With festival season in full swing many of us will be preparing to go and sample the delights that the UK festival scene has to offer. Whether you are going with friends or as a family it is easy to reduce the amount of single use plastics which you use whilst out partying. All it takes is a bit of thought beforehand when you are packing.
The Great Slug Debacle
Those of you who follow me on social media will know that I have been experimenting with non-toxic ways to protect my flowers and allotment seedlings from slugs and snails. It has become something of an obsession which now finds me prowling the garden each night with a torch.
Plastic Free Party Decorations
I have been looking for some plastic free party decorations that are cheap and easy to make and have stumbled across some brilliant tissue paper pom poms which more than match up to balloons and are very simple to make.
When I started writing this post it was to ‘hang my head in shame’ and admit that my DIY washing liquid was not all that it was cracked up to be. It seemed to be alright on lightly soiled clothing but when it came to the whites, they were becoming greyer with every wash.
Today’s post comes courtesy of Nicola, a health and fitness enthusiast from London. Nicola is the founder of Nics Healthy Life and has kindly agreed to share some tips on how to eat healthily on a budget.
This post is very timely for me as trying to change my eating habits without blowing the bank balance is one of the things that I struggle with and I sometimes find the costs of healthy alternatives prohibitive. It looks like that excuse will have to go though following Nicola’s tips.
Making Your Own Washing Liquid
I have been experimenting with making my own washing liquid, dishwashing liquid and dishwasher tabs for a few weeks now with varying levels of success. The washing liquid was the last of these that I tried but by far the easiest so it seems only right that I share this recipe first.
I have not given much time to toiletry and beauty products so far in the blog which seems strange as this is one of the easiest ways that you can reduce your exposure to synthetic chemicals. It is also one of the first areas that I tried to tackle but due to the complexities of trying to decipher all of the chemical names it is also one that I am still trying to get to grips with. I have already shared the first changes that I made in my posts on switching to natural deodorant and using coconut oil as a beauty product but there are a huge array of other products which we routinely use for our skincare, bathing and make-up and I wanted to share some of the simple philosophies which I now follow when choosing my products.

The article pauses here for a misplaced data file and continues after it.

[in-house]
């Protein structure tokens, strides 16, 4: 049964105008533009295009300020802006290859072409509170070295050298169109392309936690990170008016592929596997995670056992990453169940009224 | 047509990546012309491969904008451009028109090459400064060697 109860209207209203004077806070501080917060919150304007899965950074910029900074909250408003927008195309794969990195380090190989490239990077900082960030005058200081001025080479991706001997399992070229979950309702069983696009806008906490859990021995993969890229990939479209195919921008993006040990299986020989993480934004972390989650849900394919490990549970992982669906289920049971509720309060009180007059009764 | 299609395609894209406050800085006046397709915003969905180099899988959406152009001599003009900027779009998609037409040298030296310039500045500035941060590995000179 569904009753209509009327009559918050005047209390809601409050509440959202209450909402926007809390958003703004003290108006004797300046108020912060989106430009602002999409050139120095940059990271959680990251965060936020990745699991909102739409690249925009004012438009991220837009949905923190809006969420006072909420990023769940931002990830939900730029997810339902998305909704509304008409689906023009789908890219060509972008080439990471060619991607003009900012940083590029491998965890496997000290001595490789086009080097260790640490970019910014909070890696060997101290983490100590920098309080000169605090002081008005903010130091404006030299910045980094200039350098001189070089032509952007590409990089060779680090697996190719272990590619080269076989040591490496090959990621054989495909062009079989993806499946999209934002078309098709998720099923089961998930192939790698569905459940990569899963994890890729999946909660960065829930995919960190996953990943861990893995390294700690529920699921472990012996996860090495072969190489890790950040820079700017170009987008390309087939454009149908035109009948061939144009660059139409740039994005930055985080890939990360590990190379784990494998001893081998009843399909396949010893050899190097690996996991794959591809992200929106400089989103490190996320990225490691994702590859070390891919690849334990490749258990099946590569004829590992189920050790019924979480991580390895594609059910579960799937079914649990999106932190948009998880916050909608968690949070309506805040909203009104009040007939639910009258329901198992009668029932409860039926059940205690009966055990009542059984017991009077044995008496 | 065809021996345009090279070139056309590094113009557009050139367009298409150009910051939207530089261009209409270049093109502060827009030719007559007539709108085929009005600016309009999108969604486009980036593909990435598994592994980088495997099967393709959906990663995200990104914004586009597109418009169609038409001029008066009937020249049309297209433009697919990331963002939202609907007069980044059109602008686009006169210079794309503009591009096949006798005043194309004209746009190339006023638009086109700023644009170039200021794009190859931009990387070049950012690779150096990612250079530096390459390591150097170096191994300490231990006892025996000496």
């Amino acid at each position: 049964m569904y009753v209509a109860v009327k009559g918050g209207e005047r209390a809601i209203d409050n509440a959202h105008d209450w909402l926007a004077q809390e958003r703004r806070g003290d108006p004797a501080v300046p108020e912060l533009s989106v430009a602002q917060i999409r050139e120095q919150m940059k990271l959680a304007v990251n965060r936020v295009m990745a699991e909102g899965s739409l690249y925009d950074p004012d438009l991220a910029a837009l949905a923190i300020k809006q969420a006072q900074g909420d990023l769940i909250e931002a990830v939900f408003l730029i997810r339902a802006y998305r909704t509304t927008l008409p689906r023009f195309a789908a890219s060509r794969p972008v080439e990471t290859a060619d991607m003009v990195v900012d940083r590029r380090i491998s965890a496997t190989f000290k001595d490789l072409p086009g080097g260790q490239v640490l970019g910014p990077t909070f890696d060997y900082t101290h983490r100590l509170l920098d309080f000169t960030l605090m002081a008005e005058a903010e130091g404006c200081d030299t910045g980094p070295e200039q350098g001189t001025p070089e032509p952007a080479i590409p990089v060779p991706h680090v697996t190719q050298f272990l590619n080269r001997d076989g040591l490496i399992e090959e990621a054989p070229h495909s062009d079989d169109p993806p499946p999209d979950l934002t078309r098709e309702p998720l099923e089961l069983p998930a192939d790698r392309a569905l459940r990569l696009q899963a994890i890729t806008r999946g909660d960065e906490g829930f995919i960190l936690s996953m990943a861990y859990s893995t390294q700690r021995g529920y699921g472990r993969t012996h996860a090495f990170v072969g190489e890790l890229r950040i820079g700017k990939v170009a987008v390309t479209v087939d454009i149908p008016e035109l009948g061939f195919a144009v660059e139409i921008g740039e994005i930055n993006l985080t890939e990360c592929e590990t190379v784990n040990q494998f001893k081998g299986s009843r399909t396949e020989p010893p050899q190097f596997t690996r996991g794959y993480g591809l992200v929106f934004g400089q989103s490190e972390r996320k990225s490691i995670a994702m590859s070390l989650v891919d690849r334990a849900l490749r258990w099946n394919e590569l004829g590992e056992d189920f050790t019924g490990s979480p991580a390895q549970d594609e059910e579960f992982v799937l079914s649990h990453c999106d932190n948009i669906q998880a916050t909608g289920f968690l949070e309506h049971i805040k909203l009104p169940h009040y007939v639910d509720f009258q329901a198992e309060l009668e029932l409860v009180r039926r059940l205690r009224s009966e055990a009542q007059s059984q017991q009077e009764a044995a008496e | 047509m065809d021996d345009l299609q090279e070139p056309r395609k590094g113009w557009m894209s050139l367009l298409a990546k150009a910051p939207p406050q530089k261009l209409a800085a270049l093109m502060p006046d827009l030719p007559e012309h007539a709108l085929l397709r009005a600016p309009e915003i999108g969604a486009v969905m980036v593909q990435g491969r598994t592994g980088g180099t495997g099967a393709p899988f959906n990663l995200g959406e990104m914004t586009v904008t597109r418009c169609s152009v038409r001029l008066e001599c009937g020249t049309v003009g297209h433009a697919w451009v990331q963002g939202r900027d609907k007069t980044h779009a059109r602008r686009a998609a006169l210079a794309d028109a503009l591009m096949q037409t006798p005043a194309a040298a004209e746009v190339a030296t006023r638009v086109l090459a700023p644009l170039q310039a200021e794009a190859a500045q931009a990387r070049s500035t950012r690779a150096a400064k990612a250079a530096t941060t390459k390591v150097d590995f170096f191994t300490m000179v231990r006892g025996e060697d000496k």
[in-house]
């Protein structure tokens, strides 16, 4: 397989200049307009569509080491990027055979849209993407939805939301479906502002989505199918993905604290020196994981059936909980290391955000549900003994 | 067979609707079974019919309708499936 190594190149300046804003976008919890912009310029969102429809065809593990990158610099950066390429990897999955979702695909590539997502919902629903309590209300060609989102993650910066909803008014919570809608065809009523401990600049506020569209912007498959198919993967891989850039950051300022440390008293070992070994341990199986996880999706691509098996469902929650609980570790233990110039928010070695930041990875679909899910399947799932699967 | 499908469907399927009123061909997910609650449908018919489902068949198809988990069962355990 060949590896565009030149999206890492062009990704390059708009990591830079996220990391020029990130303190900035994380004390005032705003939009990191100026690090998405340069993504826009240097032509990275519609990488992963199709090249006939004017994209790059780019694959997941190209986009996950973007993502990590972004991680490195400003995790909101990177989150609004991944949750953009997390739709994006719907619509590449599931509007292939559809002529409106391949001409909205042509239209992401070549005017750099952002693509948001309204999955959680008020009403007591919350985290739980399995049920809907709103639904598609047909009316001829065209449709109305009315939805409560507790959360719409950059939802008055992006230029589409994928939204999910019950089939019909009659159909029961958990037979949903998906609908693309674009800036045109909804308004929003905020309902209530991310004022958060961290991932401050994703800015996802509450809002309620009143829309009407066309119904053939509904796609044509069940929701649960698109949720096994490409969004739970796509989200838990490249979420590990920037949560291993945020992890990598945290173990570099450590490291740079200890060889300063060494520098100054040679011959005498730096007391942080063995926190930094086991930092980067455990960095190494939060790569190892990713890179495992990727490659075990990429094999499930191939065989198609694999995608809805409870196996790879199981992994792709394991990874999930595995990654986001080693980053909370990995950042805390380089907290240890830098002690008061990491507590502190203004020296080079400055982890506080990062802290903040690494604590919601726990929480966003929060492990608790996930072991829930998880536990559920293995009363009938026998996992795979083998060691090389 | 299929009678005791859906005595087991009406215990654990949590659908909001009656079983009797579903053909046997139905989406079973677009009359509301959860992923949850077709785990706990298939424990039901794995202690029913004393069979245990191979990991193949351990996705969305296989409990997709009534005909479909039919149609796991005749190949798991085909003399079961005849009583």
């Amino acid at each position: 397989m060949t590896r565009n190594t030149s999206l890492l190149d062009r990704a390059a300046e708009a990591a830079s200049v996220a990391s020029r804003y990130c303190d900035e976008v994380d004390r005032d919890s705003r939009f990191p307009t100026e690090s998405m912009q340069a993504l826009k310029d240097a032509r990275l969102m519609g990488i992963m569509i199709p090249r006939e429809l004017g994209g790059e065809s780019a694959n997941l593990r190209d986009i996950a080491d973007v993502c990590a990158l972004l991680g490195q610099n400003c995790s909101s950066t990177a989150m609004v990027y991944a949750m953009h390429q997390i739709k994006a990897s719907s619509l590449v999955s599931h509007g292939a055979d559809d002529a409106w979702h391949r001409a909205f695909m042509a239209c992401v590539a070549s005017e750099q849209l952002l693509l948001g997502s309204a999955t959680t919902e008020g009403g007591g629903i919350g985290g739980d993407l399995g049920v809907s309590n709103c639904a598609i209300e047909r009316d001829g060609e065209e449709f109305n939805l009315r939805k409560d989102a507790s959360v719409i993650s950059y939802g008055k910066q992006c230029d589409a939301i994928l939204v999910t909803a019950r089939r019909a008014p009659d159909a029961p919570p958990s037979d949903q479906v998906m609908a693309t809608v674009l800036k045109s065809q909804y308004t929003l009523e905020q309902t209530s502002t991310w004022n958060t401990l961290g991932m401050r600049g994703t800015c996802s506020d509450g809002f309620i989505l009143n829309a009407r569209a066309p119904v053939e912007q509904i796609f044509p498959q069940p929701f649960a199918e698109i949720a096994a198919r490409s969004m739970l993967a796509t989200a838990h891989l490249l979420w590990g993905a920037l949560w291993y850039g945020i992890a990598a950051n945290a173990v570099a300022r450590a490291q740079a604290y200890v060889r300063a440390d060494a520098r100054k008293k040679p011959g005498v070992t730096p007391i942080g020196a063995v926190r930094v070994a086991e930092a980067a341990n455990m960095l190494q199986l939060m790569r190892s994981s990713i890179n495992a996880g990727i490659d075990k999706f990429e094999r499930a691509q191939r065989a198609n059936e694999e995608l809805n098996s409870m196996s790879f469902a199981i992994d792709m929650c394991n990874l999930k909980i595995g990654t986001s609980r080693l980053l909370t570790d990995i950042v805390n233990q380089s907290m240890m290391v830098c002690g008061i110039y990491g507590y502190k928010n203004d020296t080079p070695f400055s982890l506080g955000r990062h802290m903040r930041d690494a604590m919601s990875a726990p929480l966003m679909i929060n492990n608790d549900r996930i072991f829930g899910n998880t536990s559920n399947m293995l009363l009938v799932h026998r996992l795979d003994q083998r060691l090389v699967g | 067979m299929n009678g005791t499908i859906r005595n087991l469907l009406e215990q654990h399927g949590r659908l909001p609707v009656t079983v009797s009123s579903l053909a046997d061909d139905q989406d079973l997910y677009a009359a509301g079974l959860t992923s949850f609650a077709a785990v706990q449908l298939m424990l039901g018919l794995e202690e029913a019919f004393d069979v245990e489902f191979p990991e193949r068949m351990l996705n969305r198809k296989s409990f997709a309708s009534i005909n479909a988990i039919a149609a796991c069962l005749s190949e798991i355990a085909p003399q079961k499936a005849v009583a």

Martin likes to collect things, squirrelling them away for many a year before finally finding a use for them. It used to drive me mad when we were renting houses and moving around a lot, especially the array of water sport,s and climbing gear that we never quite had enough room for.
Over the years this ‘collecting’ has extended to tools as well. We have never had much spare money so when it came to buying tools Martin would either buy them second hand or end up purchasing something cheap from the shop which inevitably wasn’t quite up to the job. Amongst these purchases were some very rusty tools, probably a rummaged prize from someone’s garage that I am sure I was very vocal about at the time. I guess after years of my complaining it was probably time for him to prove me wrong and to do it in style by using a natural cleaning recipe to give those rusty tools a new lease of life; don’t worry the irony hasn’t been lost on me!
If you took a look at my allotment a mere week ago you would think that it was an overgrown piece of scrubland. The collapsed shed waiting to be put up, the pile of sleepers waiting to be turned into raised beds and the fruit trees trying to poke their heads above the surrounding weeds just add to the air of neglect.
Move forward a week and you would still think that it was being managed by allotment wannabes who would be lucky to grow a potato let alone manage a plot of lovely organic veg which will keep them stocked up for a good part of the year. Yes, the weeds have been strimmed back and the sleepers have been put into position but the beds are still not dug over, let alone any seeds purchased. I, however am determined that this year is the year of the allotment and our plot will no longer be the embarrassment of the site.
Organic Veg, Kale, Plastics and the Allotment!
I have been thinking about signing up to an organic veg box scheme for a very long time but there is one thing putting me off – KALE… It may be a super food but no amount of ‘super’ is going to make it palatable to my uncultured taste buds. Even when it is hidden away in soup it is a no-go for me which creates a very British stumbling block to signing up to a veg box scheme as everyone I know who gets a veg box says you end up with loads of kale during the winter months.